Sarawak’s green hydrogen push attracting investors from Europe and the US Protecting the environment
BY KHIRTINI K KUMARAN
Sarawak’s push for green hydrogen is paying off with many potential foreign investors keen to participate in the sector.
The interest pouring includes those from Europe and the US. Many of them have been scouting for areas to either source for green hydrogen or to set up regional hubs for hydrogen-related businesses.
Sarawak Chief Minister Datuk Patinggi Abang Zohari Openg said these potential investors saw the State was already ahead in commitment to clean hydrogen development.
“Many countries would like to tap onto the green hydrogen economy. But due to inaccessibility to renewable power sources like our hydropower dams, the cost for them to embark on this will be even more expensive.
They will have to build the infrastructure for renewable energy sources before they can even build a green hydrogen plant,” he told @green.
“We are confident that with our proactive effort in developing the hydrogen economy, by the time the global hydrogen economy has reached mass adoption, Sarawak will be among the leaders in the industry and technology.
“This will, in turn, contribute to our GDP, provide stable and high-income employment, and create economic prosperity.”
Abang Zohari said the zero-carbon hydrogen economy to be developed in Sarawak would play an essential role in the supply and use of an environment-friendly,
sustainable source of energy, which at the same time contribute to economic prosperity through the global export market.
“Around the globe, hydrogen is enjoying unprecedented momentum, with the number of policies and projects around the world expanding rapidly.
“Sarawak aspires to participate actively in this new frontier and use this opportunity to scale up technologies and bring down costs to allow hydrogen to become widely used, through collaborations and partnerships with global technology partners.”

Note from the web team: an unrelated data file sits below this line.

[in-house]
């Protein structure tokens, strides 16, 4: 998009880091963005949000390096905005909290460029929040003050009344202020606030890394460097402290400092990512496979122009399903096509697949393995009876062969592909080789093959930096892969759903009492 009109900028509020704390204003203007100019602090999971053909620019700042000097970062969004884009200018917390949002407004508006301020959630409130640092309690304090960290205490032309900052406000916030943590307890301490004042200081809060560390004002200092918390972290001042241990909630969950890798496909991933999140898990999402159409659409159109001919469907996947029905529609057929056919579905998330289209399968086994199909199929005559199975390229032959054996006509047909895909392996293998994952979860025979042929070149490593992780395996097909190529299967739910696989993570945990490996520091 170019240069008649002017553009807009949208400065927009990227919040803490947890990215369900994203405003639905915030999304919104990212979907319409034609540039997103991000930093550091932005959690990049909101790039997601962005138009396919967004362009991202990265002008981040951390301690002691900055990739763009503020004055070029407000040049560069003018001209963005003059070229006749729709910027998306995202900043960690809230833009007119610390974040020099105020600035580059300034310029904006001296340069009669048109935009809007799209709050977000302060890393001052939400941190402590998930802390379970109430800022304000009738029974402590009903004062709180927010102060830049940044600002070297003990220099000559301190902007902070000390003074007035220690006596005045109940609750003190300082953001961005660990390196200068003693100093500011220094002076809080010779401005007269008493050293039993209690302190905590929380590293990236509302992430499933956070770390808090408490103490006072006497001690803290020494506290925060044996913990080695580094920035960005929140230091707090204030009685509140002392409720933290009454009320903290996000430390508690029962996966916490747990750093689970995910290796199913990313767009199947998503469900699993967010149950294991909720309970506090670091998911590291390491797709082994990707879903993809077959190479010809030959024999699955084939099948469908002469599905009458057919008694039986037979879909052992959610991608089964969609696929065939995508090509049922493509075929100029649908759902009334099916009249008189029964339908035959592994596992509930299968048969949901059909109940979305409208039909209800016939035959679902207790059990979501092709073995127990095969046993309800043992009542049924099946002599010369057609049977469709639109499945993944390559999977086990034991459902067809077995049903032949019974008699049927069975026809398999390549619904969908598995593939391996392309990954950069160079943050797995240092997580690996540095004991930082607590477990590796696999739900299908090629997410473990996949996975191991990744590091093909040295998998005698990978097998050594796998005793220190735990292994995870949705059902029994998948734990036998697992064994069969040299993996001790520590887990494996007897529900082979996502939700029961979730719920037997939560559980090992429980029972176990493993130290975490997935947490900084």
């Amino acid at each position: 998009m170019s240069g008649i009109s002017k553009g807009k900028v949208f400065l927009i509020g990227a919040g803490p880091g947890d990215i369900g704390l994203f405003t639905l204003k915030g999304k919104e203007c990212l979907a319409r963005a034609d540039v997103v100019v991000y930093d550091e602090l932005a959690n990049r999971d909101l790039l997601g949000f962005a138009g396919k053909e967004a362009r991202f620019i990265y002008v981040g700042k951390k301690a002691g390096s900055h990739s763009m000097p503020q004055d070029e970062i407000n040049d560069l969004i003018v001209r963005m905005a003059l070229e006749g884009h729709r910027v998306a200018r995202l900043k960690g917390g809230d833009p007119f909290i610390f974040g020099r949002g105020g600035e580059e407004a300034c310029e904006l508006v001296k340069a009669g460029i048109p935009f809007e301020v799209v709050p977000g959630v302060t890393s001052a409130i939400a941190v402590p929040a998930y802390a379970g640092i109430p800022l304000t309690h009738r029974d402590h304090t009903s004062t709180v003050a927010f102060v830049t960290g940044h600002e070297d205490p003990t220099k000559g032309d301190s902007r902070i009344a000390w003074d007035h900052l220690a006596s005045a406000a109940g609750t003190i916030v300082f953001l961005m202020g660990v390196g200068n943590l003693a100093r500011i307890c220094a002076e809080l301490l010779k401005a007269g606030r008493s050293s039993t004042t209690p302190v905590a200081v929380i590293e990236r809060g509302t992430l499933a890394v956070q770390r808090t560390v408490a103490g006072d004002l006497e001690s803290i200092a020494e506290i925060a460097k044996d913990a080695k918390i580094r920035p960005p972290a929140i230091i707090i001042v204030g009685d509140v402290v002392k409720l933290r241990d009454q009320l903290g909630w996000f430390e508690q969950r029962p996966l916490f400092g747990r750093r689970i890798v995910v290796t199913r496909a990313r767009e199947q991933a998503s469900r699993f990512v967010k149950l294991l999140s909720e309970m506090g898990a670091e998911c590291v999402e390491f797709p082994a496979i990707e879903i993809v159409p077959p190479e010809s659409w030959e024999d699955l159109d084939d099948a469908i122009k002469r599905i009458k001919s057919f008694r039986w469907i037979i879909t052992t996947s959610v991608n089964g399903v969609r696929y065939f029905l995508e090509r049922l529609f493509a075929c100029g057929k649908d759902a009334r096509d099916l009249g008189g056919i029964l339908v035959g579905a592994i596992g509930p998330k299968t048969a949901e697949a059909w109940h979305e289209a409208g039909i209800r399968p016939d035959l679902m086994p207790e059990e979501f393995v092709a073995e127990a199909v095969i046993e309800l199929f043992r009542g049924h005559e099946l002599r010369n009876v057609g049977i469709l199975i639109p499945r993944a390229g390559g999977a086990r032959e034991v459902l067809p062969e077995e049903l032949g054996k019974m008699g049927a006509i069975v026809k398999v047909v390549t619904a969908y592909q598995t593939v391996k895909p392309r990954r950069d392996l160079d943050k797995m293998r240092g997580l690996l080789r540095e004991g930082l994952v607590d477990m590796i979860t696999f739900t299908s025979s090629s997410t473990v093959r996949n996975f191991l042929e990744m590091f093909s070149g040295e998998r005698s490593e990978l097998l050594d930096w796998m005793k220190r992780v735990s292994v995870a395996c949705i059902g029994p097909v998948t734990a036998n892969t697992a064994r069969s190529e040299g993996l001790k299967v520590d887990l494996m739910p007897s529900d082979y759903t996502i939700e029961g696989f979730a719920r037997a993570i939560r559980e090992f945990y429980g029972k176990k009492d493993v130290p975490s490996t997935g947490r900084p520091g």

Hydrogen Refuelling Station
Many countries would like to tap onto the green hydrogen economy. But due to inaccessibility to renewable power sources like our hydropower dams, the cost for them to embark on this will be even more expensive.
– Datuk Patinggi Abang Zohari Openg
On Oct 13, 2020, Sarawak announced the Sarawak Hydrogen Association, the first of its kind in Malaysia and possibly in the region. The association comprises members from the industry such as Sarawak Energy Berhad, Petroliam Nasional Berhad (Petronas) and Shell. Also, it includes higher learning institutes such as Universiti Malaysia Sarawak (UNIMAS) and Swinburne University of Technology Sarawak.
This association’s main objective is to drive the Sarawak Hydrogen Agenda with collaborative effort between the government, private and academic sectors.
“Just one day after we set up our hydrogen association, Japan had also announced ita Japan Hydrogen Association (JH2A) to drive the development of a hydrogen society in Japan by promoting public and private alliances and regulatory frameworks,” he said.
The Chief Minister subsequently said a Memorandum of Understanding (MOU) between SEDC Energy, Sumitomo Corporation, and ENEOS Corporation was signed to carry out a techno-commercial study to develop a hydrogen plant the Petrochemical Park in Bintulu on Oct 23, 2020.
“We are excited to embark on this journey towards developing a hydrogen plant to export zero-carbon or green hydrogen to Japan and other countries.